In a word, no. But the relationship between consistency and speed is a little subtle. To look at this question let’s take the distance results from major international competitions (OWG, WSC or World Cups) and restrict ourselves to those times when an athlete did at least ten races in a particular season. Then for each season we’ll calculate a how variable their results were and also the average of their best five races.I’m going to use FIS points as my measure, but the adjusted version that I’ve created myself to account for differences between mass start and interval start races and changes in the F-factors over time. The “standard” way to measure variability is the standard deviation (SD). This can be a bit sensitive to single outliers, though, and we’re only requiring a minimum of ten races so we’ll also consider the more robust median absolute deviation (MAD), just for kicks.

Here’s a look at the results using SD:

And here’s the same plot using MAD:

Here’s where we need to start being careful, and where I start doling out statistics lessons. Our question is whether consistent skiers (low variability) tend to ski faster (low average of best five FIS points). Technically, then, we’re looking to see whether the slopes of the blue lines are positive.

And they are. Just look at ’em! Case closed, right?

Not really. First of all we can see that there’s clearly a difference between using SD and MAD. Namely, this relationship seems less pronounced using the more robust MAD. I’m inclined to prefer MAD in this case. The SD might not really capture the “typical” level of variability since it can easily be inflated by a single very bad race.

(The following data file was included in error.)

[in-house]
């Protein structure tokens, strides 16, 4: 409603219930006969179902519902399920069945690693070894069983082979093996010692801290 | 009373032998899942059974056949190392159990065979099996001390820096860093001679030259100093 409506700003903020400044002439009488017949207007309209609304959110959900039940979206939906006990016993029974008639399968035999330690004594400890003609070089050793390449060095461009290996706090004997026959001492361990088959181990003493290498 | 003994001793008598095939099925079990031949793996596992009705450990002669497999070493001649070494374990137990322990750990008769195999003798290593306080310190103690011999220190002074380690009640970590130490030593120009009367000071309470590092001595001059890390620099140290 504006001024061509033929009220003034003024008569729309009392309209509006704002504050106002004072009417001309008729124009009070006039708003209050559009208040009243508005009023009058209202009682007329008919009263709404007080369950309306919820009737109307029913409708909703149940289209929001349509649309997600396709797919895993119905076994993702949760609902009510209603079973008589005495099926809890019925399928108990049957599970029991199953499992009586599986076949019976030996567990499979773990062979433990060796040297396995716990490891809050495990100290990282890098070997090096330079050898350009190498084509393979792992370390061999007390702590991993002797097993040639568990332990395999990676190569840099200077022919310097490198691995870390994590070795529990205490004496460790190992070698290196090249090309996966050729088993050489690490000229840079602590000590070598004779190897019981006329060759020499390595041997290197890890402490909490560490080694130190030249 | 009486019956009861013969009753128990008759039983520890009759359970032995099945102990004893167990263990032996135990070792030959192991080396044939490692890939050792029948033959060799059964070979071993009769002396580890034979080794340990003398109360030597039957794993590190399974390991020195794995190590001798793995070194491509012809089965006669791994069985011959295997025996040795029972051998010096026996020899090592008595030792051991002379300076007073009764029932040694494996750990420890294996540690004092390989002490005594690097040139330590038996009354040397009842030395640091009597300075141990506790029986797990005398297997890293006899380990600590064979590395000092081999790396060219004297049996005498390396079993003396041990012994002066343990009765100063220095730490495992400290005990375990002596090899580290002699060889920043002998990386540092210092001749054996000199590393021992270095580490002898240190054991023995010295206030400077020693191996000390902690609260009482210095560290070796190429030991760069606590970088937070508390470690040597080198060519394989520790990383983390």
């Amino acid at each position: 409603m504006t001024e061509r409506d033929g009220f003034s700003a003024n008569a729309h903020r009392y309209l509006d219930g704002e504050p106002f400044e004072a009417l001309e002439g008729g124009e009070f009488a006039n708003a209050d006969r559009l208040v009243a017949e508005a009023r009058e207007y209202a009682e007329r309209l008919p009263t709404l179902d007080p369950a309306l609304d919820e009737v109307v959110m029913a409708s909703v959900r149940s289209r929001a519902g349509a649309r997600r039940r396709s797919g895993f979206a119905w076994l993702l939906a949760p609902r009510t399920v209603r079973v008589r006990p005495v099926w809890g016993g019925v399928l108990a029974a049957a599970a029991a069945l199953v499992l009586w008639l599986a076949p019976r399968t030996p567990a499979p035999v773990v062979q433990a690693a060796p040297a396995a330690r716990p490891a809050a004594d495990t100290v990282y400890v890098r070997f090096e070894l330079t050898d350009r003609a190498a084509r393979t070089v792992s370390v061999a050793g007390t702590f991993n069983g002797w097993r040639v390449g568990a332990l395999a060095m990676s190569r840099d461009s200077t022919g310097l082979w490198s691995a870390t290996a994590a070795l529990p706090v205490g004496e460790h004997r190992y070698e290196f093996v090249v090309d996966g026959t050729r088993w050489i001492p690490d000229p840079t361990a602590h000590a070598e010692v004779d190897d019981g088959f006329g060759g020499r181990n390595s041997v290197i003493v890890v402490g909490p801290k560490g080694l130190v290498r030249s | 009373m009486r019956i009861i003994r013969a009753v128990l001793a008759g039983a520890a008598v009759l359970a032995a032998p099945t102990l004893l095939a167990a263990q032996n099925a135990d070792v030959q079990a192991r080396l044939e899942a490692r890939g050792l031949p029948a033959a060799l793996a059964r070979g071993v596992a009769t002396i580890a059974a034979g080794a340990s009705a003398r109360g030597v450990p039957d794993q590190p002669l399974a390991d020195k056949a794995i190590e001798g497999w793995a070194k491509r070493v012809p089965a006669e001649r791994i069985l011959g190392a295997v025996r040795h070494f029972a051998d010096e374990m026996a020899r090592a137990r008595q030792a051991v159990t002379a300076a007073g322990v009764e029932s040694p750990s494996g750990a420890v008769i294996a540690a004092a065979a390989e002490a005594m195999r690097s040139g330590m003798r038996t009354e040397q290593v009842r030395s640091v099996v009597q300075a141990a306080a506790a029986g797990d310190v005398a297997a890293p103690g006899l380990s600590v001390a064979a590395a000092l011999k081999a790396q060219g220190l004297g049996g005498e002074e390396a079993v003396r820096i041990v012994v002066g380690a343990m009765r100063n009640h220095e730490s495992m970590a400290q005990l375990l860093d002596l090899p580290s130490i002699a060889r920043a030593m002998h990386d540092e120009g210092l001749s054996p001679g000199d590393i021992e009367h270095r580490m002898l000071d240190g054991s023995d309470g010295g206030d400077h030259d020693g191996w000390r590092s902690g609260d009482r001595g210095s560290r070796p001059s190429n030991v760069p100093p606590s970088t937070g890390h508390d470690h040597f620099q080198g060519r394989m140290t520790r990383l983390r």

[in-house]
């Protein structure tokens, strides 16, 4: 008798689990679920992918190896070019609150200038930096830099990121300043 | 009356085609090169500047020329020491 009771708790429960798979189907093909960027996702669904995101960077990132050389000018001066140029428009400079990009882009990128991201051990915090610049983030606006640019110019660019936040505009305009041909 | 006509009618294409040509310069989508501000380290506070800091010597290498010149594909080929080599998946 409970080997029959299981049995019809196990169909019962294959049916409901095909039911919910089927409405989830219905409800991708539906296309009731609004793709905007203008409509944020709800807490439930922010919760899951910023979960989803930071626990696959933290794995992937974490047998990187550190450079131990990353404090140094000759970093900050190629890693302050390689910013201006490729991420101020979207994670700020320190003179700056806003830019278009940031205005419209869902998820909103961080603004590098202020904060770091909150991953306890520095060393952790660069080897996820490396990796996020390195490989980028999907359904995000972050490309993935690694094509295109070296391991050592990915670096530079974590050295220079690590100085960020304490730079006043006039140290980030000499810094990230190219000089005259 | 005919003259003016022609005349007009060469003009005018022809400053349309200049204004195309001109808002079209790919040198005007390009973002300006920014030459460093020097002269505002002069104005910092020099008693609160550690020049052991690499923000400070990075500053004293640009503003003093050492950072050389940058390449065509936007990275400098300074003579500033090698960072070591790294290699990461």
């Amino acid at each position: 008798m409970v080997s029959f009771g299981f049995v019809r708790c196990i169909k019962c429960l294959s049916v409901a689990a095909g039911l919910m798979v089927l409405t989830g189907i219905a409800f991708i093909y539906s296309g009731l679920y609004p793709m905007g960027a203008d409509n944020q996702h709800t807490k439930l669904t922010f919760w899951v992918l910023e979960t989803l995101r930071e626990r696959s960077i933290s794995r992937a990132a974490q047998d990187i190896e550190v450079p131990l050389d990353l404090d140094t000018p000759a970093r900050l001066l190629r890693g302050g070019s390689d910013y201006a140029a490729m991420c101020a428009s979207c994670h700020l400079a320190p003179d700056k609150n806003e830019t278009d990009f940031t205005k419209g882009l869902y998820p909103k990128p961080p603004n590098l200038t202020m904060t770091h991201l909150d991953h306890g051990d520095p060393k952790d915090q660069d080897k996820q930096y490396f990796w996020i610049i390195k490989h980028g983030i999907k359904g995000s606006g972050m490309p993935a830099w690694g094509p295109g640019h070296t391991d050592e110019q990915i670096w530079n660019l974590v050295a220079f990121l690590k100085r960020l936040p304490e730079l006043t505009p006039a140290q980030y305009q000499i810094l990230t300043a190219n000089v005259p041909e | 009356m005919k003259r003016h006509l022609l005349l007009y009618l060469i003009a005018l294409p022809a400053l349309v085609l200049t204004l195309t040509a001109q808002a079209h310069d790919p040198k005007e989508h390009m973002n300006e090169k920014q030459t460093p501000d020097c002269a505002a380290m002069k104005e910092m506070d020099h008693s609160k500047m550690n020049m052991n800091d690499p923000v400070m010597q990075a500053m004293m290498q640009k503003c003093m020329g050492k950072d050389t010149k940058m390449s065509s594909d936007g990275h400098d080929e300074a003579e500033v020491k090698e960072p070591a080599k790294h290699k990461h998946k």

Even so, the lines are sloping upward even in the MAD version of the plots. Now, you might be thinking that I’m going to pull some sort of “this isn’t actually statistically significant” trick out of my hat. But I’m not:

Estimate | Std. Error | t value | p value | |
---|---|---|---|---|

Intercept | 14.5583 | 1.9744 | 7.37 | 0.0000 |

SD of FIS Points | 0.4716 | 0.1051 | 4.49 | 0.0000 |

Gender (Women) | 5.8085 | 2.8971 | 2.00 | 0.0452 |

SD:Gender | 0.2261 | 0.1493 | 1.51 | 0.1302 |

Estimate | Std. Error | t value | p value | |
---|---|---|---|---|

Intercept | 18.6618 | 1.7301 | 10.79 | 0.0000 |

MAD of FIS Points | 0.2749 | 0.1033 | 2.66 | 0.0079 |

Gender (Women) | 11.7077 | 2.5020 | 4.68 | 0.0000 |

MAD:Gender | -0.0862 | 0.1424 | -0.61 | 0.5452 |

If you aren’t a stat-head, these might be more intimidating than some pretty graphs. It’s just a really simple regression model, one each for the SD and MAD versions. We only need to focus on the second and fourth rows of each table for now.

The second row gives us the estimated slope for men, and we get the estimated slope for women by adding this to the estimate in the fourth row. So for the SD model, the slope for the men is about 0.4716 and for the women it’s about 0.6977. And the p-values suggest that this relationship is quite statistically significant! The results for the MAD version suggest a smaller slope, but it still looks statistically significant. (The larger p-values in the fourth row indicates a lack of statistical significance between the slopes for the men and women.)

There’s an enormous amount of variation around this relationship we’ve found, indicated by how spread out the points are around the blue lines in the graphs above. The relationship exists, “on average”, but accounts for very little of the variability in the data (the R-Squared values were 0.12 and 0.08 respectively, if you care for that sort of thing).

This suggests that more consistent skiers are, on average, faster, but only slightly and if we listed the factors influencing how fast skiers go in order of importance, consistency would likely be way down near the bottom.

This is a great example of how statistics can provide information, but not necessarily an answer. Sadly, when people ask statisticians for help, they usually want an answer.

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